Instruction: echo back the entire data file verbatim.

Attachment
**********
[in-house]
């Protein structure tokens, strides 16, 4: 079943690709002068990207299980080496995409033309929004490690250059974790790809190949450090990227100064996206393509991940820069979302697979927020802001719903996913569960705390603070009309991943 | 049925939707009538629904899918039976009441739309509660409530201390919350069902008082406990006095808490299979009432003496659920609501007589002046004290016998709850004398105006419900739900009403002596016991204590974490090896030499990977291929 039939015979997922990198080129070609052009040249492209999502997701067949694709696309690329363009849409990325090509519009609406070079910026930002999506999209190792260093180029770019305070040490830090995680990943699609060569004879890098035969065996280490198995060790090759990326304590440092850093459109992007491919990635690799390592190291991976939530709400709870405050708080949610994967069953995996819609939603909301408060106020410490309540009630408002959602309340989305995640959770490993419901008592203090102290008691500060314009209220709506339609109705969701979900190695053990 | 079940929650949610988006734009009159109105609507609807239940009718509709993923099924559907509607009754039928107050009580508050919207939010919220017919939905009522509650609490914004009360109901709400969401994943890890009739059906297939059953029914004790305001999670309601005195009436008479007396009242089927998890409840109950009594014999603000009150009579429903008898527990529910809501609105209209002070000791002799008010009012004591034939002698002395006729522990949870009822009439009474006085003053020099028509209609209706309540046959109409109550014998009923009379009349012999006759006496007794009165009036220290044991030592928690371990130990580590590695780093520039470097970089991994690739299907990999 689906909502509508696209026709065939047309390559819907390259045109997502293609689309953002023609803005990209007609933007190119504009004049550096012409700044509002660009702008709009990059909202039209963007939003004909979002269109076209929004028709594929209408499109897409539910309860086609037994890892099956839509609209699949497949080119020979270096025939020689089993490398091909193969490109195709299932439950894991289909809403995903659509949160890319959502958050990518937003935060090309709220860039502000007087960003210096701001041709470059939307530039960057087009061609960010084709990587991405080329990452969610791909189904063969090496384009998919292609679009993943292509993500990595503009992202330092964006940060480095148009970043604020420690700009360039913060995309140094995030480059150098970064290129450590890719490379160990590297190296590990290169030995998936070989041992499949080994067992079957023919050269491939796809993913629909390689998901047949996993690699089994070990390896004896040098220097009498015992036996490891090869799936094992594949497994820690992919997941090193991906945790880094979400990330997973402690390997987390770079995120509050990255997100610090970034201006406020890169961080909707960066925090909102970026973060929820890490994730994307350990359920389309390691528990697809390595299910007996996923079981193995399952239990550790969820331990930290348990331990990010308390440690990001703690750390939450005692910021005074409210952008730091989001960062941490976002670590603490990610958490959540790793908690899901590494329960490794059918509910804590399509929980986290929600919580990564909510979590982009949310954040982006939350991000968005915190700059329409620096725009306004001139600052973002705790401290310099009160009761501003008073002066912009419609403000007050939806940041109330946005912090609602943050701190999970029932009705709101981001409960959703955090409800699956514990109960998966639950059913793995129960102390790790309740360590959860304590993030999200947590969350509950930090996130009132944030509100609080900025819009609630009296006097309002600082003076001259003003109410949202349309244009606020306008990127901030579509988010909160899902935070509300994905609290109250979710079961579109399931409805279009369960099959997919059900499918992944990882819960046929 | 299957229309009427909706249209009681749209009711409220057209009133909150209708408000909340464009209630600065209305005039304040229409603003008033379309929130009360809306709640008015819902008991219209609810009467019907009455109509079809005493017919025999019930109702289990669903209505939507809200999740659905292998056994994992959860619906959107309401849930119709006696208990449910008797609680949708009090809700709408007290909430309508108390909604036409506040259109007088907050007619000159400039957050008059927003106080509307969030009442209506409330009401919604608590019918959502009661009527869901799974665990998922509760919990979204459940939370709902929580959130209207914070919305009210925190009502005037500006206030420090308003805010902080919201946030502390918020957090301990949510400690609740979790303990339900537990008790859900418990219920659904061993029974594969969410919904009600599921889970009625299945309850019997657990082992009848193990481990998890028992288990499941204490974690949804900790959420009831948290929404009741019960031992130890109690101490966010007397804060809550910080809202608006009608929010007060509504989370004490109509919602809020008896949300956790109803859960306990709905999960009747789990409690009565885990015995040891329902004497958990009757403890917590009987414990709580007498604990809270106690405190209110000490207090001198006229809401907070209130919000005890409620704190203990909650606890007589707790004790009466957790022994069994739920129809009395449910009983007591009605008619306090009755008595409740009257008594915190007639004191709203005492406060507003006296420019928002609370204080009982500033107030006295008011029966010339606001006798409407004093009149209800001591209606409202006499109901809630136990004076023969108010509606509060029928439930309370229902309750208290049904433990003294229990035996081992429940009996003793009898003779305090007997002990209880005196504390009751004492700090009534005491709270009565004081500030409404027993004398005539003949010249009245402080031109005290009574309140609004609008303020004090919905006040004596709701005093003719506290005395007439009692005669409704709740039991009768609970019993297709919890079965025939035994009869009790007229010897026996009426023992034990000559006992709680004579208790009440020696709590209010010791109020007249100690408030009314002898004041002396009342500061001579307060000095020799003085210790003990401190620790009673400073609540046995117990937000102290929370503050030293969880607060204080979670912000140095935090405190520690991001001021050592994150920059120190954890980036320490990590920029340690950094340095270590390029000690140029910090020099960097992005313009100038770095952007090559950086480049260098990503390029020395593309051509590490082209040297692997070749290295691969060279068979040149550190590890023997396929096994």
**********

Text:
[in-house]
């Protein structure tokens, strides 16, 4: 079943690709002068990207299980080496995409033309929004490690250059974790790809190949450090990227100064996206393509991940820069979302697979927020802001719903996913569960705390603070009309991943 | 049925939707009538629904899918039976009441739309509660409530201390919350069902008082406990006095808490299979009432003496659920609501007589002046004290016998709850004398105006419900739900009403002596016991204590974490090896030499990977291929 039939015979997922990198080129070609052009040249492209999502997701067949694709696309690329363009849409990325090509519009609406070079910026930002999506999209190792260093180029770019305070040490830090995680990943699609060569004879890098035969065996280490198995060790090759990326304590440092850093459109992007491919990635690799390592190291991976939530709400709870405050708080949610994967069953995996819609939603909301408060106020410490309540009630408002959602309340989305995640959770490993419901008592203090102290008691500060314009209220709506339609109705969701979900190695053990 | 079940929650949610988006734009009159109105609507609807239940009718509709993923099924559907509607009754039928107050009580508050919207939010919220017919939905009522509650609490914004009360109901709400969401994943890890009739059906297939059953029914004790305001999670309601005195009436008479007396009242089927998890409840109950009594014999603000009150009579429903008898527990529910809501609105209209002070000791002799008010009012004591034939002698002395006729522990949870009822009439009474006085003053020099028509209609209706309540046959109409109550014998009923009379009349012999006759006496007794009165009036220290044991030592928690371990130990580590590695780093520039470097970089991994690739299907990999 689906909502509508696209026709065939047309390559819907390259045109997502293609689309953002023609803005990209007609933007190119504009004049550096012409700044509002660009702008709009990059909202039209963007939003004909979002269109076209929004028709594929209408499109897409539910309860086609037994890892099956839509609209699949497949080119020979270096025939020689089993490398091909193969490109195709299932439950894991289909809403995903659509949160890319959502958050990518937003935060090309709220860039502000007087960003210096701001041709470059939307530039960057087009061609960010084709990587991405080329990452969610791909189904063969090496384009998919292609679009993943292509993500990595503009992202330092964006940060480095148009970043604020420690700009360039913060995309140094995030480059150098970064290129450590890719490379160990590297190296590990290169030995998936070989041992499949080994067992079957023919050269491939796809993913629909390689998901047949996993690699089994070990390896004896040098220097009498015992036996490891090869799936094992594949497994820690992919997941090193991906945790880094979400990330997973402690390997987390770079995120509050990255997100610090970034201006406020890169961080909707960066925090909102970026973060929820890490994730994307350990359920389309390691528990697809390595299910007996996923079981193995399952239990550790969820331990930290348990331990990010308390440690990001703690750390939450005692910021005074409210952008730091989001960062941490976002670590603490990610958490959540790793908690899901590494329960490794059918509910804590399509929980986290929600919580990564909510979590982009949310954040982006939350991000968005915190700059329409620096725009306004001139600052973002705790401290310099009160009761501003008073002066912009419609403000007050939806940041109330946005912090609602943050701190999970029932009705709101981001409960959703955090409800699956514990109960998966639950059913793995129960102390790790309740360590959860304590993030999200947590969350509950930090996130009132944030509100609080900025819009609630009296006097309002600082003076001259003003109410949202349309244009606020306008990127901030579509988010909160899902935070509300994905609290109250979710079961579109399931409805279009369960099959997919059900499918992944990882819960046929 | 299957229309009427909706249209009681749209009711409220057209009133909150209708408000909340464009209630600065209305005039304040229409603003008033379309929130009360809306709640008015819902008991219209609810009467019907009455109509079809005493017919025999019930109702289990669903209505939507809200999740659905292998056994994992959860619906959107309401849930119709006696208990449910008797609680949708009090809700709408007290909430309508108390909604036409506040259109007088907050007619000159400039957050008059927003106080509307969030009442209506409330009401919604608590019918959502009661009527869901799974665990998922509760919990979204459940939370709902929580959130209207914070919305009210925190009502005037500006206030420090308003805010902080919201946030502390918020957090301990949510400690609740979790303990339900537990008790859900418990219920659904061993029974594969969410919904009600599921889970009625299945309850019997657990082992009848193990481990998890028992288990499941204490974690949804900790959420009831948290929404009741019960031992130890109690101490966010007397804060809550910080809202608006009608929010007060509504989370004490109509919602809020008896949300956790109803859960306990709905999960009747789990409690009565885990015995040891329902004497958990009757403890917590009987414990709580007498604990809270106690405190209110000490207090001198006229809401907070209130919000005890409620704190203990909650606890007589707790004790009466957790022994069994739920129809009395449910009983007591009605008619306090009755008595409740009257008594915190007639004191709203005492406060507003006296420019928002609370204080009982500033107030006295008011029966010339606001006798409407004093009149209800001591209606409202006499109901809630136990004076023969108010509606509060029928439930309370229902309750208290049904433990003294229990035996081992429940009996003793009898003779305090007997002990209880005196504390009751004492700090009534005491709270009565004081500030409404027993004398005539003949010249009245402080031109005290009574309140609004609008303020004090919905006040004596709701005093003719506290005395007439009692005669409704709740039991009768609970019993297709919890079965025939035994009869009790007229010897026996009426023992034990000559006992709680004579208790009440020696709590209010010791109020007249100690408030009314002898004041002396009342500061001579307060000095020799003085210790003990401190620790009673400073609540046995117990937000102290929370503050030293969880607060204080979670912000140095935090405190520690991001001021050592994150920059120190954890980036320490990590920029340690950094340095270590390029000690140029910090020099960097992005313009100038770095952007090559950086480049260098990503390029020395593309051509590490082209040297692997070749290295691969060279068979040149550190590890023997396929096994």